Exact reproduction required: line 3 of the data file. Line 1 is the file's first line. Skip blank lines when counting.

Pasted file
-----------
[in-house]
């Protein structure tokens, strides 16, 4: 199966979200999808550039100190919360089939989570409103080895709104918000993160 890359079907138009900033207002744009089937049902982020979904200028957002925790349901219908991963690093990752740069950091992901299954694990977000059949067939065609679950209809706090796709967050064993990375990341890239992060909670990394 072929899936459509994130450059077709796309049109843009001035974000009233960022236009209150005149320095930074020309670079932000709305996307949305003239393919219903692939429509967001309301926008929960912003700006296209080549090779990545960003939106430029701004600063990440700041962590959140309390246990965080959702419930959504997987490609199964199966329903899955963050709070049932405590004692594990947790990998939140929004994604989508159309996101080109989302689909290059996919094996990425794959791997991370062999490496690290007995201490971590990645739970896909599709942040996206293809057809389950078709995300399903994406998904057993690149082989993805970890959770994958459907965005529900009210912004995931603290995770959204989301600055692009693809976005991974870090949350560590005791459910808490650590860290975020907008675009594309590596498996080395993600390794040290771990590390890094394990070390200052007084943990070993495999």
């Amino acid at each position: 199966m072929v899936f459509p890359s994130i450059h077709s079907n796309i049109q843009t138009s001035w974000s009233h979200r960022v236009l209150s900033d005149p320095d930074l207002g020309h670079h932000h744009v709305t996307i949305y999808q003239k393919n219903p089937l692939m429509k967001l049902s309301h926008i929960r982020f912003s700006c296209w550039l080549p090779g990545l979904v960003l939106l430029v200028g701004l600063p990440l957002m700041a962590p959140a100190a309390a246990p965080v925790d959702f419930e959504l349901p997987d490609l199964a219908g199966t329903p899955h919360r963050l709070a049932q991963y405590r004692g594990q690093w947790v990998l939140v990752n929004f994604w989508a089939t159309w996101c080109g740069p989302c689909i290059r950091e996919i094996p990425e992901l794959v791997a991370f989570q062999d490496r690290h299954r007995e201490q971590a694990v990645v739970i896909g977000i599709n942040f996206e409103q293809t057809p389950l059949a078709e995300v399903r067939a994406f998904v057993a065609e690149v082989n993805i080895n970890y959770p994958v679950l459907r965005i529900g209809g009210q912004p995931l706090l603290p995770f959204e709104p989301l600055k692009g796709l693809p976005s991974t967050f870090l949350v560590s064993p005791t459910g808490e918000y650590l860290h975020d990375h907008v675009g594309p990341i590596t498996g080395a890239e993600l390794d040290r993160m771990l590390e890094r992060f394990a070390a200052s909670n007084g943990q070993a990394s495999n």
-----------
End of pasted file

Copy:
């Amino acid at each position: 199966m072929v899936f459509p890359s994130i450059h077709s079907n796309i049109q843009t138009s001035w974000s009233h979200r960022v236009l209150s900033d005149p320095d930074l207002g020309h670079h932000h744009v709305t996307i949305y999808q003239k393919n219903p089937l692939m429509k967001l049902s309301h926008i929960r982020f912003s700006c296209w550039l080549p090779g990545l979904v960003l939106l430029v200028g701004l600063p990440l957002m700041a962590p959140a100190a309390a246990p965080v925790d959702f419930e959504l349901p997987d490609l199964a219908g199966t329903p899955h919360r963050l709070a049932q991963y405590r004692g594990q690093w947790v990998l939140v990752n929004f994604w989508a089939t159309w996101c080109g740069p989302c689909i290059r950091e996919i094996p990425e992901l794959v791997a991370f989570q062999d490496r690290h299954r007995e201490q971590a694990v990645v739970i896909g977000i599709n942040f996206e409103q293809t057809p389950l059949a078709e995300v399903r067939a994406f998904v057993a065609e690149v082989n993805i080895n970890y959770p994958v679950l459907r965005i529900g209809g009210q912004p995931l706090l603290p995770f959204e709104p989301l600055k692009g796709l693809p976005s991974t967050f870090l949350v560590s064993p005791t459910g808490e918000y650590l860290h975020d990375h907008v675009g594309p990341i590596t498996g080395a890239e993600l390794d040290r993160m771990l590390e890094r992060f394990a070390a200052s909670n007084g943990q070993a990394s495999n």